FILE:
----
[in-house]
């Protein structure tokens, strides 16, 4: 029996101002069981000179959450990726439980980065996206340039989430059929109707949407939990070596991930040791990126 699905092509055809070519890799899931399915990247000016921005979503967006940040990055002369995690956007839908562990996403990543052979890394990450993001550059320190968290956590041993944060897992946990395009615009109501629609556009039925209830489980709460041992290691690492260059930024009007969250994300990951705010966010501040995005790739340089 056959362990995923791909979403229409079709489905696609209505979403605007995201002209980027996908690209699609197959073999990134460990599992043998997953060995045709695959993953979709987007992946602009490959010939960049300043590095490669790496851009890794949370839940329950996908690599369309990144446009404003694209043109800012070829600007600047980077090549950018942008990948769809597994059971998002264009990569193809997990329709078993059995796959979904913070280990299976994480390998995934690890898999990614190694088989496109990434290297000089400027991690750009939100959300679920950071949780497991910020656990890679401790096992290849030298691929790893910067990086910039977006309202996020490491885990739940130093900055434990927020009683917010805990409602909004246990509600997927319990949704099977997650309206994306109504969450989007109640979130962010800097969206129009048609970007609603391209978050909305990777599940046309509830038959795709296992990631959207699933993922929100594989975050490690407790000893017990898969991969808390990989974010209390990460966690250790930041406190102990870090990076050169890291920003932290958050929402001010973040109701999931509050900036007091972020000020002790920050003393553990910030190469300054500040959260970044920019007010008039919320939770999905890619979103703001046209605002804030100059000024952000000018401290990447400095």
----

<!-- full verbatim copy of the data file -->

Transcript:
[in-house]
């Protein structure tokens, strides 16, 4: 029996101002069981000179959450990726439980980065996206340039989430059929109707949407939990070596991930040791990126 699905092509055809070519890799899931399915990247000016921005979503967006940040990055002369995690956007839908562990996403990543052979890394990450993001550059320190968290956590041993944060897992946990395009615009109501629609556009039925209830489980709460041992290691690492260059930024009007969250994300990951705010966010501040995005790739340089 056959362990995923791909979403229409079709489905696609209505979403605007995201002209980027996908690209699609197959073999990134460990599992043998997953060995045709695959993953979709987007992946602009490959010939960049300043590095490669790496851009890794949370839940329950996908690599369309990144446009404003694209043109800012070829600007600047980077090549950018942008990948769809597994059971998002264009990569193809997990329709078993059995796959979904913070280990299976994480390998995934690890898999990614190694088989496109990434290297000089400027991690750009939100959300679920950071949780497991910020656990890679401790096992290849030298691929790893910067990086910039977006309202996020490491885990739940130093900055434990927020009683917010805990409602909004246990509600997927319990949704099977997650309206994306109504969450989007109640979130962010800097969206129009048609970007609603391209978050909305990777599940046309509830038959795709296992990631959207699933993922929100594989975050490690407790000893017990898969991969808390990989974010209390990460966690250790930041406190102990870090990076050169890291920003932290958050929402001010973040109701999931509050900036007091972020000020002790920050003393553990910030190469300054500040959260970044920019007010008039919320939770999905890619979103703001046209605002804030100059000024952000000018401290990447400095």